Plenty of people who exercise first thing in the morning believe that doing so before eating will give them better results. This is a rumor that has circled around for a long time amongst bodybuilders and even casual exercisers.
The logic behind the idea is there and is sound. If there’s nothing in your stomach for the exercise to burn off, surely it will start using stored energy and fat instead to energize your body. This means that body fat will be broken down and you’ll lose it faster.
But Does It Work?
The body goes through multiple changes while you’re exercising and isn’t as straight forward as people are led to believe. Exercising on an empty stomach does speed up the amount of fat that is broken down but it does not speed up the amount of fat burnt. Your body over estimates the amount of fat that you will need in order to fuel yourself and breaks down too much. Once you’ve stopped exercising and your body doesn’t need this additional fuel, it’s simply restored as body fat once again.
A thirty minute exercise span in the morning will not dictate your entire day; continuing to make good choices and healthy decisions will be the deciding factor on how your body deals with any excess body fat, not what you do in the early hours of the morning before you go about your day.
Cardio is designed, over all, to burn the maximum amount of calories that it can. This requires an intensive work out, which is something you cannot get if you’re running on an empty stomach. This will reduce the amount of effort and intensity that you can put in to your work out and diminishes the results that you get out of it in return.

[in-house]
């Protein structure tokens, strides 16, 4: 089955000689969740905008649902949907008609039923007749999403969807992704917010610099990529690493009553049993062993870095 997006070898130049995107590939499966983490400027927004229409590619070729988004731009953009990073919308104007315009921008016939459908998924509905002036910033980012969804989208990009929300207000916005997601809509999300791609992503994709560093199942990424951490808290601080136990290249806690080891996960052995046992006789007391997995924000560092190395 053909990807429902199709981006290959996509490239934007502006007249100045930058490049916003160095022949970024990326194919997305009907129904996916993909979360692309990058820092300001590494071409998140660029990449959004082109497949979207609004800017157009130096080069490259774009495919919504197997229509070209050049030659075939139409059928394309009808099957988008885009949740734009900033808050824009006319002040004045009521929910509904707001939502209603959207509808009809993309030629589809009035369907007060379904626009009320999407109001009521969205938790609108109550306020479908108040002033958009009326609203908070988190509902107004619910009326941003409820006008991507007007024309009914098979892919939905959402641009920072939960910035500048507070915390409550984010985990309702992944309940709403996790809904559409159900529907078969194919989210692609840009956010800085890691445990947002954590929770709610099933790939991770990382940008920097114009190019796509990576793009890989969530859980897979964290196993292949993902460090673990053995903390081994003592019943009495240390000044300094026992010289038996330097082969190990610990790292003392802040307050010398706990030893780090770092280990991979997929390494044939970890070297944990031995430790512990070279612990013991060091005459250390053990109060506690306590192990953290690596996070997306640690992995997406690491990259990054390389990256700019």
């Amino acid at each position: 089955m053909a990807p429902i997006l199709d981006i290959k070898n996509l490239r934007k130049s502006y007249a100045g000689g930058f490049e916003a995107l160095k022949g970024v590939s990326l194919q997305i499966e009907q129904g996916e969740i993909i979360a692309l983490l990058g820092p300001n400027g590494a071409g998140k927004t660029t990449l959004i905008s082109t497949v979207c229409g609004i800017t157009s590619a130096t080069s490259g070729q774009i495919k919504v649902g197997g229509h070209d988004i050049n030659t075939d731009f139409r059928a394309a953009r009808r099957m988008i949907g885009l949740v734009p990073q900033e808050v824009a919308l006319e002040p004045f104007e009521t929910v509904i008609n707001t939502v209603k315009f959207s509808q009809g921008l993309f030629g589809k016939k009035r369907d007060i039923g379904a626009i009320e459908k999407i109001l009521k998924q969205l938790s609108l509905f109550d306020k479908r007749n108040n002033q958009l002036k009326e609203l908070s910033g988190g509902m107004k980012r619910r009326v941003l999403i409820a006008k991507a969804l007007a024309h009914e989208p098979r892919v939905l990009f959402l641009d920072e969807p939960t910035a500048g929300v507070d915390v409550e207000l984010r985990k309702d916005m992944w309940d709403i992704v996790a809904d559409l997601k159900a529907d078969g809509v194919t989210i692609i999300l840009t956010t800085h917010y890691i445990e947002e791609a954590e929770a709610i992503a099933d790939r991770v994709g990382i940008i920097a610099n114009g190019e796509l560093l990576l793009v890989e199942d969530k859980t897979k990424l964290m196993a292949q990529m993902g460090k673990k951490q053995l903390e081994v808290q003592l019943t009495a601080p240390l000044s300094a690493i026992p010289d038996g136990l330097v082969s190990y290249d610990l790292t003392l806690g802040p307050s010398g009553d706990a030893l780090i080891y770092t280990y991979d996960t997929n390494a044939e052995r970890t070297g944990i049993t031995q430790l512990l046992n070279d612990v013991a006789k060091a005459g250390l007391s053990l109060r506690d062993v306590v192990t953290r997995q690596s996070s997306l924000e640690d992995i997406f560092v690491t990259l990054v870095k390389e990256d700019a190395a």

When you eat and then do cardio, your body will continue to burn fat even once you’ve stopped. This is because the body uses the food as fuel and calories are burnt as heat; this increases the oxygen consumption in the body even after you’ve sat down and started to go about your day. This is superior to fasted cardio as it gives you more results over a longer time span.
Are There Any Side Effects
When you exercise on an empty stomach, whether it be first thing in the morning or last thing at night, you can actually reduce your muscle mass. If your exercise routine is to build muscle, or even maintain what you already have, it’s a good idea to ensure you’ve eaten before you exercise.
To Sum Up
While the reasons behind this logic are understandable, it is more likely that fasted cardio is not as affective for the body as if you were to eat first and ensure the body was correctly fueled. Not only do you burn less over all, but you can end up using your muscle mass to fuel your body instead of body fat!